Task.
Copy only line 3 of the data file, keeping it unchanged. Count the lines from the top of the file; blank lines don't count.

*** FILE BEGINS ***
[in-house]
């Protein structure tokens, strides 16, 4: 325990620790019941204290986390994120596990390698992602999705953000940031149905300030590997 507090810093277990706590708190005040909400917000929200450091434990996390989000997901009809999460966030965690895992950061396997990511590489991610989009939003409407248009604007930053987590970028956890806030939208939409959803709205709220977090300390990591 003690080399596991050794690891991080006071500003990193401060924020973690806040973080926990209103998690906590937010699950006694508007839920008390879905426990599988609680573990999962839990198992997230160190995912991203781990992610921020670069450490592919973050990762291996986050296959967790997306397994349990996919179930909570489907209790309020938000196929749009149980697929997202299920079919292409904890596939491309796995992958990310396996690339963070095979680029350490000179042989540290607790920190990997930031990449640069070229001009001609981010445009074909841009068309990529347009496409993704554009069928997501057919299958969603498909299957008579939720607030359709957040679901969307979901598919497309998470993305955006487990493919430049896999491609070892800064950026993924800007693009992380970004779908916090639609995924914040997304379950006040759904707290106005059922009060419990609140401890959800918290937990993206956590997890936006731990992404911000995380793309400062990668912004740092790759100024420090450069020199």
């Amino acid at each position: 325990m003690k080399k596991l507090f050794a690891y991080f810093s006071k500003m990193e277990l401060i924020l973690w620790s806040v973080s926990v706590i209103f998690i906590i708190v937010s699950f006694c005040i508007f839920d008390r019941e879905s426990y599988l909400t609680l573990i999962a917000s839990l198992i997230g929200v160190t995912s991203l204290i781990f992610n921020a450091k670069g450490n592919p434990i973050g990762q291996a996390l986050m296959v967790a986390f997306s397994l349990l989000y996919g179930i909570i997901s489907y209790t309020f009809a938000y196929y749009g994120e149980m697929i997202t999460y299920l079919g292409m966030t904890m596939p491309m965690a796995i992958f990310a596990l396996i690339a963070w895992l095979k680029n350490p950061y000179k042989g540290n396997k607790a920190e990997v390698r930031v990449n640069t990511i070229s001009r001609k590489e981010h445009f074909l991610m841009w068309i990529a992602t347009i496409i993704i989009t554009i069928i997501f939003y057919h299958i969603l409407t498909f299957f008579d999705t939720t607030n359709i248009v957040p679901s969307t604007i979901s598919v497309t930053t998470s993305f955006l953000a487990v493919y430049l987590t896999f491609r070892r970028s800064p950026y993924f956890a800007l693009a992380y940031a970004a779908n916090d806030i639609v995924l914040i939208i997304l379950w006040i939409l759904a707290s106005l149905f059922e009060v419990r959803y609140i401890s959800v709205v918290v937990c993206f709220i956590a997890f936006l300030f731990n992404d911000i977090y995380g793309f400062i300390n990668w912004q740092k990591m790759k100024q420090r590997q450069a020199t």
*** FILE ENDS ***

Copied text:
């Amino acid at each position: 325990m003690k080399k596991l507090f050794a690891y991080f810093s006071k500003m990193e277990l401060i924020l973690w620790s806040v973080s926990v706590i209103f998690i906590i708190v937010s699950f006694c005040i508007f839920d008390r019941e879905s426990y599988l909400t609680l573990i999962a917000s839990l198992i997230g929200v160190t995912s991203l204290i781990f992610n921020a450091k670069g450490n592919p434990i973050g990762q291996a996390l986050m296959v967790a986390f997306s397994l349990l989000y996919g179930i909570i997901s489907y209790t309020f009809a938000y196929y749009g994120e149980m697929i997202t999460y299920l079919g292409m966030t904890m596939p491309m965690a796995i992958f990310a596990l396996i690339a963070w895992l095979k680029n350490p950061y000179k042989g540290n396997k607790a920190e990997v390698r930031v990449n640069t990511i070229s001009r001609k590489e981010h445009f074909l991610m841009w068309i990529a992602t347009i496409i993704i989009t554009i069928i997501f939003y057919h299958i969603l409407t498909f299957f008579d999705t939720t607030n359709i248009v957040p679901s969307t604007i979901s598919v497309t930053t998470s993305f955006l953000a487990v493919y430049l987590t896999f491609r070892r970028s800064p950026y993924f956890a800007l693009a992380y940031a970004a779908n916090d806030i639609v995924l914040i939208i997304l379950w006040i939409l759904a707290s106005l149905f059922e009060v419990r959803y609140i401890s959800v709205v918290v937990c993206f709220i956590a997890f936006l300030f731990n992404d911000i977090y995380g793309f400062i300390n990668w912004q740092k990591m790759k100024q420090r590997q450069a020199t």